Musing on information overload: time off?

November 1, 2011

Admittedly not the best topic to bring up if one wants to increase traffic to one blog, but honesty dictates to shares my thoughts on this with you. It came about by the coincidence of two things: (1) my internet connection is down for technical reasons (I go on-line to do something and then disconnect again), and (2) I read belatedly Schumpeter’s column in the Economist of 2 July 2011 “Too much information”. The latter does not say anything shockingly new but is a good summing up of the problem. Not only the quantity of information is staggering (and continues to ‘stagger’ by doubling the amount of data stored every 18 months) but also the omnipresence and fragmentation due to ease of constant access (broadband, mobile access) is major factor.

The possible solutions include better filtering although I personally have doubt about the real effect of this. If the filters would successfully trim down the overload, it could well risk to make the feeling of stress even worse as the recipients ends up with a larger amount of important and urgent matters that require action or response. The filtering would only be useful if it would reduce the total amount of things to read or see, and one could feel sure that the stuff eliminated is really not important: a substantive SPAM filter that does not need to be checked.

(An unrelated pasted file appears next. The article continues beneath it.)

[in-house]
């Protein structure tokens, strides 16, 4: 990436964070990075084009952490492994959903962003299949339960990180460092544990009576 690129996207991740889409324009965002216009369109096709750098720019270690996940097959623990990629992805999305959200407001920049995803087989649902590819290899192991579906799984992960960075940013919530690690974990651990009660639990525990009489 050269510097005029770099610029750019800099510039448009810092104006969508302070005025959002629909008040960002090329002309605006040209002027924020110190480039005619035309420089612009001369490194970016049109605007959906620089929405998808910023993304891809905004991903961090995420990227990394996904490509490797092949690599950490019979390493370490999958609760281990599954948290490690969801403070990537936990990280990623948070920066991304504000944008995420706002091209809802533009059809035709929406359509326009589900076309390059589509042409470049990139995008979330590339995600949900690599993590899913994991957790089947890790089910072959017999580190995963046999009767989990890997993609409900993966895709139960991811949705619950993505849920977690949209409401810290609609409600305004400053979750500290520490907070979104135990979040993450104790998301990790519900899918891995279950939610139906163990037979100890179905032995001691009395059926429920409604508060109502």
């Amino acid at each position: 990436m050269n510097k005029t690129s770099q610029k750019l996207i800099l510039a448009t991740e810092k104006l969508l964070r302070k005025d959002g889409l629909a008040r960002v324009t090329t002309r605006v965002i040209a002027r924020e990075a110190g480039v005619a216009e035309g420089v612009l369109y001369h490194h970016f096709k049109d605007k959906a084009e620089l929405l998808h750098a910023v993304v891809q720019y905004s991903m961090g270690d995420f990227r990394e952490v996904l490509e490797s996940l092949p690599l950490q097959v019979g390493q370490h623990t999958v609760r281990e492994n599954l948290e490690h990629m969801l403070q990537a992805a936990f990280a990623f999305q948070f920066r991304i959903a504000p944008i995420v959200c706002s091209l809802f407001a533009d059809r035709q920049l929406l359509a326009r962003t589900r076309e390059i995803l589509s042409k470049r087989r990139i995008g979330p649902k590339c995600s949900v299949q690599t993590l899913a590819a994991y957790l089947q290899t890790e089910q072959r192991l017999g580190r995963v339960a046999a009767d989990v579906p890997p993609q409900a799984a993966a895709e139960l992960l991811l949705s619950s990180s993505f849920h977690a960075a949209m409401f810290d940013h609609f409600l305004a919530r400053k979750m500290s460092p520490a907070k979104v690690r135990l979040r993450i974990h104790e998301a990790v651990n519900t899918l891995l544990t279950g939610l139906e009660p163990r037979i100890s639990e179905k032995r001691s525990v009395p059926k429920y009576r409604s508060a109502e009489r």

More promising seems to be the ‘solution’ of time off, i.e. disconnecting from the internet and mobile phones completely for at least a few hours a day. This would restore people’s capacity to focus, thus to be more creative and productive as shown by considerable research quoted in the above-mentioned article.

The effect of this on my blog on Human Rights Defenders? Well, one of its purposes has always been to help people to digest the enormous amount of information available even on a relatively narrow topic such as HRDs. The selection may be biased and the way I summarize may be incomplete, but the blogs are usually short and ..- even if due only to my failing internet – there will be less of them for a while.

Johann Hari’s observation comes to mind: there is a good reason that ‘wired’ means both “connected” and “frantic, unable to concentrate”!


One Response to “Musing on information overload: time off?”

  1. Alexandra Bisia Says:

    I think this is relevant to the topic: According to a study, people who work in offices and claim to check their e-mail once every hour actually do it every 5 minutes! I found this shocking. What will come next?

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